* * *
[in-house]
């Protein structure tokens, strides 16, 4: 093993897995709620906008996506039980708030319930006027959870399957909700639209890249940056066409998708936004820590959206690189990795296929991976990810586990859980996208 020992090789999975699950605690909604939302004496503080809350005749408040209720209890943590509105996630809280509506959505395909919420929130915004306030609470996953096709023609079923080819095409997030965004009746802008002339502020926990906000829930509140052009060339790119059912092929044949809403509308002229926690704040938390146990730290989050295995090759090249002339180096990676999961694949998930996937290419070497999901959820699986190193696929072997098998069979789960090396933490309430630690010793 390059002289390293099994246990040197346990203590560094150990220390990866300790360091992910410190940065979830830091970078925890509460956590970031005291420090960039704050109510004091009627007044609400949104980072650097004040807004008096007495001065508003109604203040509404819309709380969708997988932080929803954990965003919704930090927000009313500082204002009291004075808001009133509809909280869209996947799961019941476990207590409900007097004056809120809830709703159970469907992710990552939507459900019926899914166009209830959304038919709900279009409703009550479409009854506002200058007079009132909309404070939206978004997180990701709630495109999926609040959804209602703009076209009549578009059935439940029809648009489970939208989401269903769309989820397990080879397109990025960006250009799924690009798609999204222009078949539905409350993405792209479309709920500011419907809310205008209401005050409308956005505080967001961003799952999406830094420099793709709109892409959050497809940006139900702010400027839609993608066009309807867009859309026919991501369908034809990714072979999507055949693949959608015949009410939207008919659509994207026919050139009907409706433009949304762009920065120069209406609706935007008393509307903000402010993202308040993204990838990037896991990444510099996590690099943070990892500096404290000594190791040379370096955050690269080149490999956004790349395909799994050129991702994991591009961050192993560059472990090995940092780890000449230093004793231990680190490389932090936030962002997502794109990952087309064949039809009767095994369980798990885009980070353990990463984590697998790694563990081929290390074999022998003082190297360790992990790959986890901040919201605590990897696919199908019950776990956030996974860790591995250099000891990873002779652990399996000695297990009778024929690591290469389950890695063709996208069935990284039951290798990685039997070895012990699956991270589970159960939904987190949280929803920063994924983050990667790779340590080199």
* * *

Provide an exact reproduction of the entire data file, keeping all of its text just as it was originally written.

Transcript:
[in-house]
């Protein structure tokens, strides 16, 4: 093993897995709620906008996506039980708030319930006027959870399957909700639209890249940056066409998708936004820590959206690189990795296929991976990810586990859980996208 020992090789999975699950605690909604939302004496503080809350005749408040209720209890943590509105996630809280509506959505395909919420929130915004306030609470996953096709023609079923080819095409997030965004009746802008002339502020926990906000829930509140052009060339790119059912092929044949809403509308002229926690704040938390146990730290989050295995090759090249002339180096990676999961694949998930996937290419070497999901959820699986190193696929072997098998069979789960090396933490309430630690010793 390059002289390293099994246990040197346990203590560094150990220390990866300790360091992910410190940065979830830091970078925890509460956590970031005291420090960039704050109510004091009627007044609400949104980072650097004040807004008096007495001065508003109604203040509404819309709380969708997988932080929803954990965003919704930090927000009313500082204002009291004075808001009133509809909280869209996947799961019941476990207590409900007097004056809120809830709703159970469907992710990552939507459900019926899914166009209830959304038919709900279009409703009550479409009854506002200058007079009132909309404070939206978004997180990701709630495109999926609040959804209602703009076209009549578009059935439940029809648009489970939208989401269903769309989820397990080879397109990025960006250009799924690009798609999204222009078949539905409350993405792209479309709920500011419907809310205008209401005050409308956005505080967001961003799952999406830094420099793709709109892409959050497809940006139900702010400027839609993608066009309807867009859309026919991501369908034809990714072979999507055949693949959608015949009410939207008919659509994207026919050139009907409706433009949304762009920065120069209406609706935007008393509307903000402010993202308040993204990838990037896991990444510099996590690099943070990892500096404290000594190791040379370096955050690269080149490999956004790349395909799994050129991702994991591009961050192993560059472990090995940092780890000449230093004793231990680190490389932090936030962002997502794109990952087309064949039809009767095994369980798990885009980070353990990463984590697998790694563990081929290390074999022998003082190297360790992990790959986890901040919201605590990897696919199908019950776990956030996974860790591995250099000891990873002779652990399996000695297990009778024929690591290469389950890695063709996208069935990284039951290798990685039997070895012990699956991270589970159960939904987190949280929803920063994924983050990667790779340590080199």